Homemade Chicken Broth Recipe

I haven’t shared a food recipe with you guys in a while, so this week you are getting one of my favorites.  Today’s experiment: Homemade Chicken Broth.

My husband and I are vegetarians (thought not strict at all!), so we haven’t had any chicken broth, or any chicken, for a while.  Lately, I’ve been wanting to incorporate a little meat pack into our diet so see what kind of effect it would have on us, if any.

What better way than to buy a whole chicken and use the bones to make broth?

Now this broth recipe is totally no frills.  There are many other broth recipes out there that suggest using eggshells or fish bones instead of chicken bones.  If this recipe doesn’t satisfy you, just know there are other options out there.

  • 1 whole chicken
  • scraps from various vegetables
  • Any spice or seasonings you desire
  • 2 tablespoons vinegar (any kind)
  • Water (filtered is preferred)
  1. Defrost and prepare chicken as per instructions on the package.
  2. Throw your chicken into a 6-qt crock pot.  Season at this time if you desire.  Salt, pepper, garlic, and onions are great.
  3. Cook your chicken on high until the meat falls off the bone.  (In my crock pot, this normally takes about five hours especially if I throw it in there semi-frozen.)
  4. Let the chicken cool, and remove the meat and leave the bones.  At this step, I normally divide the meat into four or five different containers for use in different meals.  Some stay in the fridge for more immediate use while some get frozen for later.)
  5. Toss in your veggie scraps.  During the week before I cook the chicken, I keep the scraps in a freezer bag in the freezer.  My scraps normally consist of carrot peelings, potato peelings, ends of zucchini and onions, and spare pieces of peppers.
  6. Add your seasoning.  My favorite are whole garlic cloves (you don’t even need to peel them!) and a Mrs. Dash-like blend of savory spices.
  7. Add the vinegar.  This will help leech the nummy, nummy minerals and vitamins from the bones and vegetables.
  8. Let the mixture sit for one hour while the vinegar is doing the leeching.
  9. Cook the mixture on low for 8-12 hours.  You can go longer if you want.
  10. Let the mixture cool down.  Skim off the fat, remove the bones with a slotted spoon and discard.
  11. Divide the broth into bags or containers by two cups (or the average amount that you use for recipe).  Freeze any broth that you aren’t going to use within a week.

This broth is so delicious, much better than store bought broth.  Also, it is nutritious!  And, of course, it’s cheap!  This recipe makes about 20 cups of broth.

What do you think about making your own broth?  Anyone out there have any tips for us?

5 thoughts on “Homemade Chicken Broth Recipe”

  1. ok…. WOW. this sounds like a LOT of prep time for chicken broth! 5-6 hours with chicken meat, then another 8-12 hours with bones??????????????? If you start at 6am, you MAY be done at 7pm…. if you do the short times!!!!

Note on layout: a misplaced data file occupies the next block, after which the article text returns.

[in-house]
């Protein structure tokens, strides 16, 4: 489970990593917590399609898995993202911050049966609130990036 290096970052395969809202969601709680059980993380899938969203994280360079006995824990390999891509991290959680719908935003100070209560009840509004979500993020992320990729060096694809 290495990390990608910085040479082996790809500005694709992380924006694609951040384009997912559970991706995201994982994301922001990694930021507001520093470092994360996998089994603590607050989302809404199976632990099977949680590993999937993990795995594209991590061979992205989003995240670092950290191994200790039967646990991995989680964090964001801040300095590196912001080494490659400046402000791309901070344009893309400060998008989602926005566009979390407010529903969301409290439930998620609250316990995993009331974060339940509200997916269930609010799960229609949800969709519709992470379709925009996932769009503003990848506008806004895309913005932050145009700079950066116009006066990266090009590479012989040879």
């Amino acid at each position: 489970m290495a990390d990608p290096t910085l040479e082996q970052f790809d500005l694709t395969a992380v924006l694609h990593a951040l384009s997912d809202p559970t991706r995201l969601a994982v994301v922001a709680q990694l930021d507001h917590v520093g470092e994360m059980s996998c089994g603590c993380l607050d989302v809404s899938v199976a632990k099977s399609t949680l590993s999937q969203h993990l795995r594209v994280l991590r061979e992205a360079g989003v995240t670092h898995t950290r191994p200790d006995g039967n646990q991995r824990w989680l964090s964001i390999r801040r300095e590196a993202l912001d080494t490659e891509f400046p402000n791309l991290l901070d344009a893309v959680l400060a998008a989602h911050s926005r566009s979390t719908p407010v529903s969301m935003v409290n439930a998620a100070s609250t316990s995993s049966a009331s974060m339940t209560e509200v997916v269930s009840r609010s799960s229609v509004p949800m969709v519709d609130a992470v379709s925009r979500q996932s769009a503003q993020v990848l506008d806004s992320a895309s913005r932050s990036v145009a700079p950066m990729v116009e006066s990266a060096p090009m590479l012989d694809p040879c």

2. Yes, it is a lot of time, but you aren’t really doing anything. I”d say that the total active prep (prepping the chicken, then deboning it, etc.) is probably around 20 minutes altogether. I always do it in the middle of the day and let the broth cook on low overnight.

  3. I love to make my own home-aide chicken noodle soup, chicken pot pie, potato soup, etc. Whenever I make anything that starts with a rue base like the above I then make it into my own broth, whether milky or water based, depending on the meal. I prefer my own broth because I think it is more rich & has more depth than the store brand although it may be too much for others. After years of watching my grandmother & then testing on my own I have found that by using the ready made chicken or beef boullion cubes or powder melted in butter. Place in carrots, celery onions & whatever else desired, but those are the root vegetables. Once softened then add 2-3 tsps of flour to thicken rue base. Once the flour mix “balls up” slowly add in approximately 1 cup or more of milk or water while over heat whisking gently but continuously. At this point while it is the consistancy you desire add in the meat of choice, chicken, beef, pork, etc on the bone and cook until it literally falls off the bone if desired. If I am making chicken pot pie or chicken noodle soup or whatever I put my chicken pieces in the pot with my vegetables. It offers the taste of cooking for a long time while not taking a long time.

  4. “Lately, I’ve been wanting to incorporate a little meat pack into our diet so see what kind of effect it would have on us, if any.”

    So? Has it affected you?

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